The cost of becoming a surgeon continues to escalate due to malpractice insurance, overhead and time in school, while the cost of becoming a PA is relatively stable.

PA education is masters-level, averaging 27 months but still, significantly shorter than an orthopedic surgeon's education. Once PAs graduate they have to pass NCCPA's national certifying exam to be eligible for a state license. PAs maintain certification through ongoing continuing medical education (CME) and by passing NCCPA's recertification exam every six to 10 years.

PAs are trained as generalists, but two-thirds of them go on to work in specialty areas. We learn much about what we know in a specialty by training with our supervising physicians, and PAs' roles grow as physicians get comfortable with our skills and abilities.

A relatively new development for PAs in orthopedic surgery is an additional credential that NCCPA began offering in 2011. Called the Certificate of Added Qualifications (CAQ) in Orthopedic Surgery, it recognizes a PA for expertise in and commitment to the specialty. There are four requirements for a PA to earn the CAQ: two years' experience in orthopedic surgery, 150 hours of CME focused in the specialty, a physician attestation, and the passing of the national Orthopedic Surgery Specialty Exam. This additional credential sets apart a PA that is dedicated to the specialty and has an advanced knowledge base of orthopedic procedures.

A major shift for the PA profession is that more PAs are earning MBAs and sitting in the "big chairs" at their institutions, as administrators involved in shaping policy for large healthcare systems. Hospitals and physicians want the PA "voice" on how to implement team care to streamline processes and improve quality outcomes.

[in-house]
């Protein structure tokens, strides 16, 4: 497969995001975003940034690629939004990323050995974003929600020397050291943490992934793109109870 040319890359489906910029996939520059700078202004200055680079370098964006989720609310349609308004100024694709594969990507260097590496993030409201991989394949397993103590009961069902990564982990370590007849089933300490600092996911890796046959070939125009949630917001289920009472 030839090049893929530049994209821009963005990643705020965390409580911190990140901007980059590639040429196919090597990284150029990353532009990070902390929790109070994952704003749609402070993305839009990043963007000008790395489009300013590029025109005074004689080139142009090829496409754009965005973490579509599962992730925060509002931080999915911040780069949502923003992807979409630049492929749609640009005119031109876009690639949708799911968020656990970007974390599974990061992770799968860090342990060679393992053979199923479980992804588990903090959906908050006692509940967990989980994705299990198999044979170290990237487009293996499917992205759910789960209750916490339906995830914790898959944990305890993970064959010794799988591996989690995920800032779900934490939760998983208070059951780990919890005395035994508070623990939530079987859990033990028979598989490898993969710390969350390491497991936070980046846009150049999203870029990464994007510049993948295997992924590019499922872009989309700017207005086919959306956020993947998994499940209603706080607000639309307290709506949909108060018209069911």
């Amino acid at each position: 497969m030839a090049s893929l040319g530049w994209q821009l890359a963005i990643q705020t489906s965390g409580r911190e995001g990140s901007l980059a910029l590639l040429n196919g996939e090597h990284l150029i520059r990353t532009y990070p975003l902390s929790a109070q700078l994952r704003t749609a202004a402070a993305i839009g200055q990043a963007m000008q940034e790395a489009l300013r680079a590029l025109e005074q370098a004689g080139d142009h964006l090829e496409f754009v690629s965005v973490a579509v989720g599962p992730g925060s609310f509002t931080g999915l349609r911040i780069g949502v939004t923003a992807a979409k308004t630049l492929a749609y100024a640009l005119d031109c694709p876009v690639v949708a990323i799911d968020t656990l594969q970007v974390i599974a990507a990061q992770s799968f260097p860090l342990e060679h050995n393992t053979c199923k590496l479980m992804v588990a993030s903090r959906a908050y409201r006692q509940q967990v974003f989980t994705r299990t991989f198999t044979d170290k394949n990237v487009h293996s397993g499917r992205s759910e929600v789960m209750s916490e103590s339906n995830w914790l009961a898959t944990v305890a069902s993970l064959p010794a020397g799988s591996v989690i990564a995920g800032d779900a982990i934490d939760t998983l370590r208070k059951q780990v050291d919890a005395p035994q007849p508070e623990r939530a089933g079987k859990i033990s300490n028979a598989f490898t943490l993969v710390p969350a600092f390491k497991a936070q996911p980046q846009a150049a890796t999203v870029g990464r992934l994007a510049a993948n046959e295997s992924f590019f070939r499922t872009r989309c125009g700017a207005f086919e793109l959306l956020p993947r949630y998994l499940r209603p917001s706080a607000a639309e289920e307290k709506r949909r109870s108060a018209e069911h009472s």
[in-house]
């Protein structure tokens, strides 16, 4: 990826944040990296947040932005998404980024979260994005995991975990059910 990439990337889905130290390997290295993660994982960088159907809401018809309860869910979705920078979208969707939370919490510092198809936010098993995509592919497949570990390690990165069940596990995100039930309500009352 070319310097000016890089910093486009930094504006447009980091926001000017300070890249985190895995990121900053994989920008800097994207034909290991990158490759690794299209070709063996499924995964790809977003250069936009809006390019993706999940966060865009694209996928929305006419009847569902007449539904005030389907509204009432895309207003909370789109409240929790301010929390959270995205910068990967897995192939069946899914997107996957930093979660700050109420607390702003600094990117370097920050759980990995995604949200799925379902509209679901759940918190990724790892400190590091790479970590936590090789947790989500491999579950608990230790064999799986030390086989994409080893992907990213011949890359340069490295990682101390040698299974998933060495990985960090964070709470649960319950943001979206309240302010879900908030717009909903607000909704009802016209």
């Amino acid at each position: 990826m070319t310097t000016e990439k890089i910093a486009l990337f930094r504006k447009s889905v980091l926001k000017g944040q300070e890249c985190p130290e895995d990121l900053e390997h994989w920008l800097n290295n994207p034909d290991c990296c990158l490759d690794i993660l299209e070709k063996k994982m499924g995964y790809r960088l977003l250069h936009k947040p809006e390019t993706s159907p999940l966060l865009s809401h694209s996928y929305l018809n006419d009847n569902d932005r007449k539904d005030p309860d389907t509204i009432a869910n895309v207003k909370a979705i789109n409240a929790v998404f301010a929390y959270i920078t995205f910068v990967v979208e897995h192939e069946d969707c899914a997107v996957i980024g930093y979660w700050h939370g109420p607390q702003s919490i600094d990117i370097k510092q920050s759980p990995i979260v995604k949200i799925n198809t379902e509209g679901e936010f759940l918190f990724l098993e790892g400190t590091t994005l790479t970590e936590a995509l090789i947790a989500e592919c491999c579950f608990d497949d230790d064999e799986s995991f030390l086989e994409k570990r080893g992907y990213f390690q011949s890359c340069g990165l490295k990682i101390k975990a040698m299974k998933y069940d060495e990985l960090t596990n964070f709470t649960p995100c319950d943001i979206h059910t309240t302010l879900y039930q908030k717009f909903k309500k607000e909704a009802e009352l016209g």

For example, at New York's Hospital for Special Surgery (HSS) Peter Grimaldi, PA-C, MS, MPT, earned an MBA in Healthcare Administration. As senior director, Peter assists with the management of 92 PAs, and interfaces with another 50 PAs who work privately for physicians or for the Radiology & Imaging service line. The number of PAs in orthopedic surgery at HSS has nearly quadrupled in the last 10 years, and a great deal of Peter's time is focused on strategic planning, policy, process development and operational issues.

The ongoing changes and demands in the health care marketplace continue to highlight the need for highly skilled providers with the knowledge, experience and commitment to meet the needs of patients as well as hospitals and other organizations that employ them.  The nation's healthcare system will continue to face challenges ranging from access, to cost, to quantifying quality. Today's PAs have the ability to help organizations meet and exceed those demands.

About the author:
Sean Hazzard, PA-C, has over eight years of experience as a PA in sports medicine. He was among the first physician assistants to receive the Certificate of Added Qualification in Orthopedic Surgery.

 

More Articles on Orthopedic Surgery:
55 Orthopedic Surgeons on the Move
5 Points on Orthopedic Surgeon Compensation Growth & Decline: 2013 to 2014
7 State-Specific Policy Issues for Orthopedic Surgeons to Follow